Investigating Jesus. A Reliable Bible?

How do we know the Bible has not been changed?

During an investigation there is a danger that valid evidence can get mixed up with things which do not point the investigator in the right direction. J. Warner Wallace in his book Cold-Case Christianity tells of a cigarette butt collected as evidence for a murder case which was used by the defence to cast doubt upon the guilt of the defendant. His DNA was not found on the cigarette. However, that cigarette was collected as evidence simply by being within the area marked out by the police. Had the police marked out the crime scene a few feet shorter on one side, it would not have been considered at all. It was irrelevant to the case. Such things are known by investigators as “artifacts”, which can also include things like materials left by paramedics or footprints of the first people on the scene.

When it comes to the Bible, how do we know that the evidence has not been contaminated with “artifacts”? Before the invention of the printing press in the 1400’s the books of the Bible were copied by hand, again and again and again. How do we know that they were copied accurately? How do we know that the wording has not been changed as copies are made from copies of copies of copies . . .?

We have good news in that we can answer that question with great certainty; Yes, we do know that changes have occurred. Not what you expected from a Bible believing Baptist pastor I’m sure, but it is true. Look to the bottom of most modern English translations and you will see footnotes that say things like “other ancient authorities read. . .” Yes, there are “artifacts” which have found their way into the genuine evidence.

While knowing that artifacts have mixed into the evidence may not sound like good news to you, we do have some better news to share; we have so much material to work with, we are able to determine how the texts have been changed. We have the tools and the materials to help us separate the artifacts out from the evidence. Rather than asking if the texts have been changed, we can ask when and why in an effort to reconstruct the originals. This is a process called textual criticism. To do this scholars consider the external evidence, for example, comparing the age of manuscripts. They also examine the internal evidence, that is, the choice of words within the manuscripts. To give an example, let us consider a verse from two different translations:

And when he had given thanks, he brake it, and said, Take, eat: this is my body, which is broken for you: this do in remembrance of me. 1 Corinthians 11:24 (KJV emphasis mine)

. . . and when he had given thanks, he broke it and said, “This is my body, which is for you; do this in remembrance of me.” 1 Corinthians 11:24 (NIV)

The words “Take, eat” are not in most modern translations because scholars have determined that they are, to use Wallace’s language, “artifacts” that don’t belong. The manuscripts lacking those two words are older and considered to be more reliable. That is the external evidence. Also, those two words are found in Matthew’s account (Matt 26:26) of the Lord’s Supper. It is not hard to imagine a scribe at some point adding those two words as a result of being familiar with Matthew’s Gospel. That is the internal evidence. Copies made from that copy, and all the copies to follow would also contain that “artifact”. Copies made before that change, and copies within a different “family” of copies would not.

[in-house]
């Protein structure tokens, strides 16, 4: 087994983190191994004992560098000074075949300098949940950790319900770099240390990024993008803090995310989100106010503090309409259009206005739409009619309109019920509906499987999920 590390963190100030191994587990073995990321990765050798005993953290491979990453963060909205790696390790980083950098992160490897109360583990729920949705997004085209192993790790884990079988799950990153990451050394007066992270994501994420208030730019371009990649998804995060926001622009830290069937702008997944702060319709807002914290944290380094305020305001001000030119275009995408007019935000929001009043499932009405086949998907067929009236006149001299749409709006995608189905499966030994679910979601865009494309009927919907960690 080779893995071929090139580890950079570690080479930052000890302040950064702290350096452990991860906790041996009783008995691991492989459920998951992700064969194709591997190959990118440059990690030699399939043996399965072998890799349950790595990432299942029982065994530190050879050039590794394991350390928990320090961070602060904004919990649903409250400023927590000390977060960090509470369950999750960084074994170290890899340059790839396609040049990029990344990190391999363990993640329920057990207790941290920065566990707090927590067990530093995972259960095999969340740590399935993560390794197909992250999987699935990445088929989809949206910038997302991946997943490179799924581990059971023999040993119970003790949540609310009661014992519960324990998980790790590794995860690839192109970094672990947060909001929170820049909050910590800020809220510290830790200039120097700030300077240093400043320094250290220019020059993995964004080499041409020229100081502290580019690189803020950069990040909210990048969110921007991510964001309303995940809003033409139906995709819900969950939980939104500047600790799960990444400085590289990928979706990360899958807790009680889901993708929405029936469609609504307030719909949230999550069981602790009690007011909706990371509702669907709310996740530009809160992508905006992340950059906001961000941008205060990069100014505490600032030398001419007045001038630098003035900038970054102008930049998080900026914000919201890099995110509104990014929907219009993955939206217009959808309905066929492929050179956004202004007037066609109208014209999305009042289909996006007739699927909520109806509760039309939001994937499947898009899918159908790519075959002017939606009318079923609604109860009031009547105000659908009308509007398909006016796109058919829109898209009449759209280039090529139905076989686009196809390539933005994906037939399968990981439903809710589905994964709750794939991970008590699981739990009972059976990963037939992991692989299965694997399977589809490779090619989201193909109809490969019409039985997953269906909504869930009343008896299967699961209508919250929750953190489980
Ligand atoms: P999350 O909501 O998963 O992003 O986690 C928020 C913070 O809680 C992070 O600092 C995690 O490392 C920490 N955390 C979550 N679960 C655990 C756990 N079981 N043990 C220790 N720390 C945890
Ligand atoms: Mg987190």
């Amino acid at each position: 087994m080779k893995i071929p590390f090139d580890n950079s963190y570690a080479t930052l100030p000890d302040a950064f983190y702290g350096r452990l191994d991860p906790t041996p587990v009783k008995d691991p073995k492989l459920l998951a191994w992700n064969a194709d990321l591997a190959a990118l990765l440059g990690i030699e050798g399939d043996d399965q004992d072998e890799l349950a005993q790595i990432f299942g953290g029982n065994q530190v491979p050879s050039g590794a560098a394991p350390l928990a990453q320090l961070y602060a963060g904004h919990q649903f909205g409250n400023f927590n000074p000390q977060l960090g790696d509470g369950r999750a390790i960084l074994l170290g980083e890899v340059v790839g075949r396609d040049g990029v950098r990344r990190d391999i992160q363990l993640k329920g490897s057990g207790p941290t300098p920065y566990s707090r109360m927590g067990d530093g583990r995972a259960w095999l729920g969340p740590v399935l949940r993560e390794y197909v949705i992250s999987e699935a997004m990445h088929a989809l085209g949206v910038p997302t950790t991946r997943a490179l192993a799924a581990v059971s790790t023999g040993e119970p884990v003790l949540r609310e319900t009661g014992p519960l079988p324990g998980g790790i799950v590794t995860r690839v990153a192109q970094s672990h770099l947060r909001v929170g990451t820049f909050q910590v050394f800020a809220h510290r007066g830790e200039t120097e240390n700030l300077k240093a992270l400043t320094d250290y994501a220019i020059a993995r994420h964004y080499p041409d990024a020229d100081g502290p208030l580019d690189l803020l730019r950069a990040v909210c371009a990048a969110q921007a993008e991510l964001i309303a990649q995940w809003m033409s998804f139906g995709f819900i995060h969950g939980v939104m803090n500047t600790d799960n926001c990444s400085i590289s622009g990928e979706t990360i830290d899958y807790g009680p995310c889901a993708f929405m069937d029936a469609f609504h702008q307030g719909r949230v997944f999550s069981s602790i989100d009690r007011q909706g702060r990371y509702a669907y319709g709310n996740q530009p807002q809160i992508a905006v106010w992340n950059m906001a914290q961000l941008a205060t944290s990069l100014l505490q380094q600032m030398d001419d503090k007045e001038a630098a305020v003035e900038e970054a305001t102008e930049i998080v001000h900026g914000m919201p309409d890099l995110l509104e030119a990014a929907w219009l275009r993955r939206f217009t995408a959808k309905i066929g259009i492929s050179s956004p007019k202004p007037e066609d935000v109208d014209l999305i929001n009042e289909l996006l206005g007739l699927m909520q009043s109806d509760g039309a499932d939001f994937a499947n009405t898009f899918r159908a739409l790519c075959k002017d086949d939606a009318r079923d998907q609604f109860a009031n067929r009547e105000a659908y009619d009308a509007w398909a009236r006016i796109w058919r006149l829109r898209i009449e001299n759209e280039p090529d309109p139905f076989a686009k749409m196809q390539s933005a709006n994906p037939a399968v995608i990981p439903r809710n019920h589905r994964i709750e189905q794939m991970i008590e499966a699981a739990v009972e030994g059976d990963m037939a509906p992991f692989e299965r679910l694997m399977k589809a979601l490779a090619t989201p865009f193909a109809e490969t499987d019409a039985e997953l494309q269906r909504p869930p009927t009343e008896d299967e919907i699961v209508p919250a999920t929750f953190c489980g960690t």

When it comes to the New Testament Greek texts, we have thousands of manuscripts to compare, not to mention translations into other languages, quotations in the writings of Christians over the first few centuries, and early lectionaries. This process of determining the most original wording is something that is done with all ancient texts. however, when it comes to the New Testament, there is a far, far greater amount of manuscripts to work with. Also, the gap time-wise between the originals and the copies we have is so much smaller. The process called textual criticism gives us great confidence in the reliability of the Bible. To quote Wallace:

The same process that revealed to me (as  skeptic) the passages that couldn’t be trusted also revealed to me (as a believer) the passages that can be trusted. Textual criticism allows us to determine the nature of the original texts as we eliminate the textual artifacts. This should give us more confidence in what we have, not less. (J. Warner Wallace “Cold-Case Christianity

We have more good news. Even if we left all the artifacts in place, we would still come to the same conclusions and the same convictions. In investigating Jesus, you could go with the “artifact” every time and you would still have the same Saviour saying and doing the same things, including dying and rising from the dead. The variants are all minor things, mainly spelling and the like. Theology is never affected. I first learned of this fact, not at seminary, but from the head of the classics department at a liberal arts university where I did my undergraduate studies and began my journey of learning to read the New Testament in Greek.